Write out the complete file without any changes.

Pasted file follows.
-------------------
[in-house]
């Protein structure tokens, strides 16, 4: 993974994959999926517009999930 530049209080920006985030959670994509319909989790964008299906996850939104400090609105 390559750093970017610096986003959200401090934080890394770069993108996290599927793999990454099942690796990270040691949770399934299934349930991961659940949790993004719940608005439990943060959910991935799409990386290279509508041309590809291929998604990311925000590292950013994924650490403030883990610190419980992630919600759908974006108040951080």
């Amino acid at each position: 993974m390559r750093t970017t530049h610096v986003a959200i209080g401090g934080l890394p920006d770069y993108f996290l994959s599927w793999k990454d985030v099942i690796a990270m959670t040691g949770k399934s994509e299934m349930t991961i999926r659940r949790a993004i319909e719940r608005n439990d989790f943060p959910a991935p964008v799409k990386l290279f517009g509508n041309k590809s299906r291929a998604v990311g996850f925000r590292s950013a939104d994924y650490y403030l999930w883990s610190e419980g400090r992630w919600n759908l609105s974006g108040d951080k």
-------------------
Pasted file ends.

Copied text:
[in-house]
């Protein structure tokens, strides 16, 4: 993974994959999926517009999930 530049209080920006985030959670994509319909989790964008299906996850939104400090609105 390559750093970017610096986003959200401090934080890394770069993108996290599927793999990454099942690796990270040691949770399934299934349930991961659940949790993004719940608005439990943060959910991935799409990386290279509508041309590809291929998604990311925000590292950013994924650490403030883990610190419980992630919600759908974006108040951080």
């Amino acid at each position: 993974m390559r750093t970017t530049h610096v986003a959200i209080g401090g934080l890394p920006d770069y993108f996290l994959s599927w793999k990454d985030v099942i690796a990270m959670t040691g949770k399934s994509e299934m349930t991961i999926r659940r949790a993004i319909e719940r608005n439990d989790f943060p959910a991935p964008v799409k990386l290279f517009g509508n041309k590809s299906r291929a998604v990311g996850f925000r590292s950013a939104d994924y650490y403030l999930w883990s610190e419980g400090r992630w919600n759908l609105s974006g108040d951080k």